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A group of Indian nationals, legally present in the United States on employment-based visas, filed a lawsuit against the Secretary of State and the Director of U.S. Citizenship and Immigration Services (USCIS). The plaintiffs were seeking permanent residency and challenged the defendants' approach to distributing immigrant visas. They argued that the defendants' policies of deferring adjudication of their applications until a visa number becomes available violated the statute governing adjustment of status for nonimmigrants. They sought injunctive and declaratory relief under the Administrative Procedure Act and the federal Declaratory Judgment Act.The plaintiffs had initially moved for a preliminary injunction in the United States District Court for the Eastern District of Texas, but their motion was denied. They appealed this decision to the United States Court of Appeals for the Fifth Circuit.The Fifth Circuit, however, found that it lacked subject-matter jurisdiction to hear the case. The court cited the Immigration and Nationality Act (INA), which strips federal courts of jurisdiction to address many challenges brought in the context of immigration proceedings. The court concluded that the INA's jurisdiction-stripping provisions precluded it from hearing the plaintiffs' challenge. The court vacated the district court's decision and remanded the case with instructions to dismiss it for lack of subject-matter jurisdiction. View "Cheejati v. Blinken" on Justia Law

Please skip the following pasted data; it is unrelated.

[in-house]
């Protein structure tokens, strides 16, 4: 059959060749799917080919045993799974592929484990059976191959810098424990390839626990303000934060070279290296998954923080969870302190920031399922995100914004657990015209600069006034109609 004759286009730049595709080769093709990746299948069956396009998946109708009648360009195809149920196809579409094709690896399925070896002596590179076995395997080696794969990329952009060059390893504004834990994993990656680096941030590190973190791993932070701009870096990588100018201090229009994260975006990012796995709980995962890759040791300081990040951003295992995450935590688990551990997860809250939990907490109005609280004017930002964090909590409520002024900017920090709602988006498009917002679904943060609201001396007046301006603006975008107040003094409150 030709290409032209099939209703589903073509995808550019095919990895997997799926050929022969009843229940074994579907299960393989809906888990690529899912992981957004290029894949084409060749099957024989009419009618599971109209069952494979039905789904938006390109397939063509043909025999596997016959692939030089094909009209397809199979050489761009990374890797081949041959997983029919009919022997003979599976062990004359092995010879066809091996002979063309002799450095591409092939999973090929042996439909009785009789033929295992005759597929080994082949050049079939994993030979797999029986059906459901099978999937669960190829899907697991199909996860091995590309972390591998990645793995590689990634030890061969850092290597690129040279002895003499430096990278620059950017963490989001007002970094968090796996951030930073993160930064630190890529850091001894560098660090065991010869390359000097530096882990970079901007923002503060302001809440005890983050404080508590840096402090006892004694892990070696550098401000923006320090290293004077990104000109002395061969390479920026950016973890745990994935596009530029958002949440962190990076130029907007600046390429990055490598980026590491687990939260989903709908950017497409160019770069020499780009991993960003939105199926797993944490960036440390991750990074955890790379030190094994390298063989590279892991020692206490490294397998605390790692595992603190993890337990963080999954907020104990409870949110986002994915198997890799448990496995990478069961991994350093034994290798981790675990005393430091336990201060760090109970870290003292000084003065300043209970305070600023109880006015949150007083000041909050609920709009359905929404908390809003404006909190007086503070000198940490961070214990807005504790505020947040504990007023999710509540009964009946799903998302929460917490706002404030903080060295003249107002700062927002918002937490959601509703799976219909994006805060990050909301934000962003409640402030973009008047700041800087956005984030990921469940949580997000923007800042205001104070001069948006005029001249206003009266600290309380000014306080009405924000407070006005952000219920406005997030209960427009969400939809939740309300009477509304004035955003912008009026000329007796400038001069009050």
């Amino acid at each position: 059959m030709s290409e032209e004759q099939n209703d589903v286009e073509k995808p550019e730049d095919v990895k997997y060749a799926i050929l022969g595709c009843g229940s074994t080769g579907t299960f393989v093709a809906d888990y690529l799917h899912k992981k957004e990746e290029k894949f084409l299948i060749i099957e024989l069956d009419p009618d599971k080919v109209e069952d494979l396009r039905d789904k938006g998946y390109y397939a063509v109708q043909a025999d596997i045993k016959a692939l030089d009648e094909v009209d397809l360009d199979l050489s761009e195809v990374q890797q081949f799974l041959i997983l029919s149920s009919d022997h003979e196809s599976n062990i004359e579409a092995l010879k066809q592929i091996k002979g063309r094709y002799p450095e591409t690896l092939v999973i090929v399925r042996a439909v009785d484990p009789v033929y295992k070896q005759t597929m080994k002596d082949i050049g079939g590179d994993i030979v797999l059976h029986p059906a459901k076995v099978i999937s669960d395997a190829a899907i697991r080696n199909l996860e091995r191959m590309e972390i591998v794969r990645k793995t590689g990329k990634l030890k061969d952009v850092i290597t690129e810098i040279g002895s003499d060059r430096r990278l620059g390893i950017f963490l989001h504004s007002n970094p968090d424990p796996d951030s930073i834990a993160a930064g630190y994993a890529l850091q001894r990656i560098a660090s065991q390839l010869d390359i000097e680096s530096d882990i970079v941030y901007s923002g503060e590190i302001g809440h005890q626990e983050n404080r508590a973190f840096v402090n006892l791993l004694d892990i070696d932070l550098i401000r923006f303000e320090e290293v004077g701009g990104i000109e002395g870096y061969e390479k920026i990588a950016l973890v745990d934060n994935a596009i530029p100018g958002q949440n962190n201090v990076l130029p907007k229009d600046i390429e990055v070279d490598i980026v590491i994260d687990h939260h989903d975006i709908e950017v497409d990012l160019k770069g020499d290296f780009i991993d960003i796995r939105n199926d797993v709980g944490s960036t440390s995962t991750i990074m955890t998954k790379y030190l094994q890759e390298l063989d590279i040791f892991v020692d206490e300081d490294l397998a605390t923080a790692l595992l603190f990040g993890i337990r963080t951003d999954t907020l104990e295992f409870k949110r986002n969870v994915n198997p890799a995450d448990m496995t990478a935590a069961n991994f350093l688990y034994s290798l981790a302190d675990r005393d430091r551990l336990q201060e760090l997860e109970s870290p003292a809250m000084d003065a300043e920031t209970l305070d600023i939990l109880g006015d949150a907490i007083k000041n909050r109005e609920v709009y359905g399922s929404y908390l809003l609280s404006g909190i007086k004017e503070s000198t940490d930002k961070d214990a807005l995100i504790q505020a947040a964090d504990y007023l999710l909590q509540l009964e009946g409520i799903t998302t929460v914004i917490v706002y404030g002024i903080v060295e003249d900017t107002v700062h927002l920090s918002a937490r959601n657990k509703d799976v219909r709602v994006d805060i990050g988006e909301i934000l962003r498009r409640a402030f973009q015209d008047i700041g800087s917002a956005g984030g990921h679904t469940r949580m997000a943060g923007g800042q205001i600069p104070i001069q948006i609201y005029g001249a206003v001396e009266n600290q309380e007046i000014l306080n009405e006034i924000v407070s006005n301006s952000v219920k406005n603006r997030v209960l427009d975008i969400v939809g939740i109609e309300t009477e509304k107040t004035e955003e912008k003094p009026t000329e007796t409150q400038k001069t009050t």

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The estate and heirs of Dale O'Neal, a pre-trial detainee who was murdered by his cellmate in Clay County's jail, filed a lawsuit against several officers and the county under Section 1983. They alleged that the defendants failed to protect O'Neal, thereby violating his Fourteenth Amendment rights. The case centered around the actions of the intake officer, Annie Avant, who assigned O'Neal's murderer, Cameron Henderson, to the same cell as O'Neal. The parties disputed what information was conveyed to Avant about Henderson's violent behavior and whether the booking system would have revealed that Henderson was previously determined to be a threat.The district court agreed with the magistrate judge's decision to exclude a late-designated expert and the accompanying report, which the plaintiffs relied on to establish the County's liability. The court then granted summary judgment to all defendants, concluding that the plaintiffs could not create a fact question as to whether the individual defendants acted with deliberate indifference. The court also found that Avant had qualified immunity.On appeal to the United States Court of Appeals for the Fifth Circuit, the plaintiffs argued that it was an abuse of discretion to exclude the expert and error to grant summary judgment to Avant. The appellate court affirmed the lower court's decision. It found no abuse of discretion in excluding the late-designated expert, considering factors such as the explanation for the failure to identify the witness, the importance of the testimony, potential prejudice in allowing the testimony, and the availability of a continuance to cure such prejudice. The court also affirmed the grant of summary judgment to Avant on the basis of qualified immunity, noting that the plaintiffs failed to point to any case supporting the proposition that the alleged constitutional violation was of clearly established law. View "Culberson v. Clay County" on Justia Law